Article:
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Batting Cage Net Getting Started Guide

What Kind of Batting Cage System Do I Need For My Net?

There are some basic questions you need to answer before buying your net. This brief Getting Started Guide is designed to help you answer those questions, so that you can match the right batting cage net with your needs and budget. Reading this guide before you buy, will save you both time and money.

Most of our customers need a batting cage net for Baseball or Softball, so this guide is specific to those sports.

Here are the questions to ask yourself when getting started.

What Kind of Batting Cage System Do I Need For My Net?

The type of Batting Cage System you need depends on whether you need your cage to be collapsible, and whether your cage is going to be indoors or outdoors. Collapsible or not, your basic hardware assembly will look like this diagram:

hardware diagram

This diagram shows the basic hardware set up for the Live End of one of the cable line of an indoor net. Standard Size Batting Cage Nets usually require three cable lines per net. This end is called the Live End because it features a turnbuckle. The opposite end is the Dead End, or Terminal End, and terminates into the Anchor Point with no turnbuckle. The turnbuckle is used to adjust the amount of tension on the cable line. The cable clamps keep the cable line secure. snap hooks attach the net to the cable line. We recommend attaching the snap hooks at about 2-3’. Let’s take a quick look at each piece of hardware separately.

Anchor Point

Your anchor points will vary depending on what type of wall material you’re going to connect the cable lines to. This chart shows some common wall materials and the appropriate anchor points options for each. Wood headers are often needed when the wall material is not strong enough to support the cable line. Remember, you’ll need two anchor points per line, one for the Live End and one on the Dead End.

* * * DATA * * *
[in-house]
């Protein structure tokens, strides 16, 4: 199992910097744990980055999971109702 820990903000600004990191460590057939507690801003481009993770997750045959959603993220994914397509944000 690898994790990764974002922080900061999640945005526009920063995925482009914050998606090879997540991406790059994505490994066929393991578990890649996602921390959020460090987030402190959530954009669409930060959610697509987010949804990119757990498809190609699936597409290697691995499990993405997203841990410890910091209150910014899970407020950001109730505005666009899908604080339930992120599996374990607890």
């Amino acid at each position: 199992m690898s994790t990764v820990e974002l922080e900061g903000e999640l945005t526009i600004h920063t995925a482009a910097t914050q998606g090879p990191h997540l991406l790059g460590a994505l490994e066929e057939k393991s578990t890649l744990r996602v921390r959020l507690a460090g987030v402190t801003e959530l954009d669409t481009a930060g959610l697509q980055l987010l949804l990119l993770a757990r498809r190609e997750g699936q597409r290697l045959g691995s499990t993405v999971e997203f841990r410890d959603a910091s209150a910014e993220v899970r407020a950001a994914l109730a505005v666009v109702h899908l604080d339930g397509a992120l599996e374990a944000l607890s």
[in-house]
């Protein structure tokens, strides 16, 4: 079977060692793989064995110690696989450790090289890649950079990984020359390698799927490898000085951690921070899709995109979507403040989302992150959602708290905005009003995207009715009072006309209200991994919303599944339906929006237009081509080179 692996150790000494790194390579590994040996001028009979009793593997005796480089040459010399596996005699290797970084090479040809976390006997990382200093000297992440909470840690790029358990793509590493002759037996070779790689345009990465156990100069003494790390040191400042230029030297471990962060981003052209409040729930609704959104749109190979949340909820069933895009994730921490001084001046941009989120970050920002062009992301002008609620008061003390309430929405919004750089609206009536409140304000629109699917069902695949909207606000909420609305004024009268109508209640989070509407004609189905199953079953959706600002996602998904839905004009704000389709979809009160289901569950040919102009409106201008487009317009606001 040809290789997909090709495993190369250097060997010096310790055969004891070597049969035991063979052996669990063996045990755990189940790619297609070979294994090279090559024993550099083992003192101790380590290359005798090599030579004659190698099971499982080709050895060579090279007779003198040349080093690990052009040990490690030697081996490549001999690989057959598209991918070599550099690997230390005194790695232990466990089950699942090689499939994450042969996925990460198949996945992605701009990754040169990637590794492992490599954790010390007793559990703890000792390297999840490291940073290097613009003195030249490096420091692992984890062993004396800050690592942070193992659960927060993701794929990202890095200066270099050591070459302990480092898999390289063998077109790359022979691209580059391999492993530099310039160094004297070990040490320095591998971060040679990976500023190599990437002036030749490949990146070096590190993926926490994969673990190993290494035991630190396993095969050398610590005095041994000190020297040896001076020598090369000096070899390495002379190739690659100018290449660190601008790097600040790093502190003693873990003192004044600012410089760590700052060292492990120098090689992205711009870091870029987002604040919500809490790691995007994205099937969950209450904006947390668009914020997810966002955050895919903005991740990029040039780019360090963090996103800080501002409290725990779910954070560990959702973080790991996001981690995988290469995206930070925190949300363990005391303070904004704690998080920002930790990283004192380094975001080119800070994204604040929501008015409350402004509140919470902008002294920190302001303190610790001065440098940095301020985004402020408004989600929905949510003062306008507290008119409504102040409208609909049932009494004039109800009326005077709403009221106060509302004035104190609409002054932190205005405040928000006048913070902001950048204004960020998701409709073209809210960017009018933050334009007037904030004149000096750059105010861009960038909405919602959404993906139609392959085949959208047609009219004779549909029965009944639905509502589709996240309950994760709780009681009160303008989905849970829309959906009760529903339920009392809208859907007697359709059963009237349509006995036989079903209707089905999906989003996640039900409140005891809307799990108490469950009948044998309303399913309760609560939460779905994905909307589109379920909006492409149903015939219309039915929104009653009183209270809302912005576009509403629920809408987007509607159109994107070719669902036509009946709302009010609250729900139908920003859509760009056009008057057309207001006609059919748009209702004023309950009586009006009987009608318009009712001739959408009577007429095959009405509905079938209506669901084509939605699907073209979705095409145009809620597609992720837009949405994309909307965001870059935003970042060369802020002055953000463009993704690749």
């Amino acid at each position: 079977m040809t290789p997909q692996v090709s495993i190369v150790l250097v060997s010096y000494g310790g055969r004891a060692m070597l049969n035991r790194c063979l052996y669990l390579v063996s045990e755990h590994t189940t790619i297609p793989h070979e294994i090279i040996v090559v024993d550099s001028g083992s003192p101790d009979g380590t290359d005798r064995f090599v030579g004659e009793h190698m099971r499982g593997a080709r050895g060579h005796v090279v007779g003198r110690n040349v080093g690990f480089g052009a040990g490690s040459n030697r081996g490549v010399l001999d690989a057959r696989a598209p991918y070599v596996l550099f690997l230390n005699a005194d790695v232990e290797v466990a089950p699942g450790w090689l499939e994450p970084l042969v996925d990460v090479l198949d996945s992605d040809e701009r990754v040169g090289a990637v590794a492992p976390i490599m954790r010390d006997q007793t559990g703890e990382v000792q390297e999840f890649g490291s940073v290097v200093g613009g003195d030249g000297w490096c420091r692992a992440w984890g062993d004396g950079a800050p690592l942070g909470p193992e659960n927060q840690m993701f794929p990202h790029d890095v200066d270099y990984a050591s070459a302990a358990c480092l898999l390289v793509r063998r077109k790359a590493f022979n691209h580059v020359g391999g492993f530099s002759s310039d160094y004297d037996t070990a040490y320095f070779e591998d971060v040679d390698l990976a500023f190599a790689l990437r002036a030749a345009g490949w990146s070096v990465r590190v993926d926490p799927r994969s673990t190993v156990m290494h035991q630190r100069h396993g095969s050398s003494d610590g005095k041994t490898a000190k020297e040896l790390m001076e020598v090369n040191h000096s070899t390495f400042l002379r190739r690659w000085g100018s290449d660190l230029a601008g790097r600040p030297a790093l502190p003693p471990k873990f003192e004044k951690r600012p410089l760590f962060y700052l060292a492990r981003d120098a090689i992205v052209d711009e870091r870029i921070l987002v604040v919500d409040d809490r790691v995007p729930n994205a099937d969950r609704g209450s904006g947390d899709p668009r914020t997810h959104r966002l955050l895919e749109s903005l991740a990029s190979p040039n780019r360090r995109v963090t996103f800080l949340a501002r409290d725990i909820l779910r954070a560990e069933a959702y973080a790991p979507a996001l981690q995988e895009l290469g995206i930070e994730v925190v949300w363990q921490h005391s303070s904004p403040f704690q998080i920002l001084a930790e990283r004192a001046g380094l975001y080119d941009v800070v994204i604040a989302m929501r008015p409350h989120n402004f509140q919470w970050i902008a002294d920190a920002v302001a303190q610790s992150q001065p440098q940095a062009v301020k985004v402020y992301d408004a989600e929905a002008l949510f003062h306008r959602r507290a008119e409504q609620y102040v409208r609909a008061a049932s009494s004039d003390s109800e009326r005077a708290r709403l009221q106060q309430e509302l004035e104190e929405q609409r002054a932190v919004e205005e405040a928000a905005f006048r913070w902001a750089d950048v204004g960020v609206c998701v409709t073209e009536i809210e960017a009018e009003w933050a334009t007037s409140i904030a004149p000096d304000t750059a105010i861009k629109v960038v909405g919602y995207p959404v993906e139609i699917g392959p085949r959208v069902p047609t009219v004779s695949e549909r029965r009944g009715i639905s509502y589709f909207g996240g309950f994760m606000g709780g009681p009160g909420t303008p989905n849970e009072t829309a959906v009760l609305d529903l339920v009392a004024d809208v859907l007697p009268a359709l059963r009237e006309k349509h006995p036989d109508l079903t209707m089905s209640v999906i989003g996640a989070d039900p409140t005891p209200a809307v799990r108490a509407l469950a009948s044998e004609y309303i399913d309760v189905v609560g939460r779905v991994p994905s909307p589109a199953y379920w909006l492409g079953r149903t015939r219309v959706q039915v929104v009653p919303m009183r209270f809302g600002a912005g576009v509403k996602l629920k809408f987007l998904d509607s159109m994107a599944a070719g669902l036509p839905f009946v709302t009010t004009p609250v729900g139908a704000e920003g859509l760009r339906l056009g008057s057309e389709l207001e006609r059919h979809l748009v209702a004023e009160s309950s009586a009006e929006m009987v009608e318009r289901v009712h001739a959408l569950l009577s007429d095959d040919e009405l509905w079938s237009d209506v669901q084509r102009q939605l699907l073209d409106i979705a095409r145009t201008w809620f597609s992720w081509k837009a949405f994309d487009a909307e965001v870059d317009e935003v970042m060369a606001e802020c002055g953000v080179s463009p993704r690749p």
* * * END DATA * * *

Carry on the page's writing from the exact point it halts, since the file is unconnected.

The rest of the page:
Turnbuckles and Cable Diameter

The size of your turnbuckle and cable line will depend on the span of your cable. These charts show how cable span determines turnbuckle size and the diameter of the cable line.

The span of the cable determines how much tension will be on the cable line. As a general rule of thumb, there is about 10 lbs. of tension for every foot of cable line. So, for example a 70’ span of cable will have about 700lbs of tension on it. This tension is distributed over both the Live End, where the turnbuckle is located, and the Dead End of the cable line. This means that each Anchor Point would have about 350 lbs. of tension on it.

Cable Line and our Cable Crimping Service

We send about 5‘ of extra cable per line, to ensure that you’ve got enough cable to create a loop and secure it with the cable clamps.

If you’re positive about your distance, we do offer a cable crimp service that attaches the cable clamps at our shop. If you’d like to take advantage of that service, you’ll need to be absolutely certain of your span from wall to wall.

Cable Clamps

You’ll need at least four Cable Clamps per line. Two for the Live End and two for the Dead End.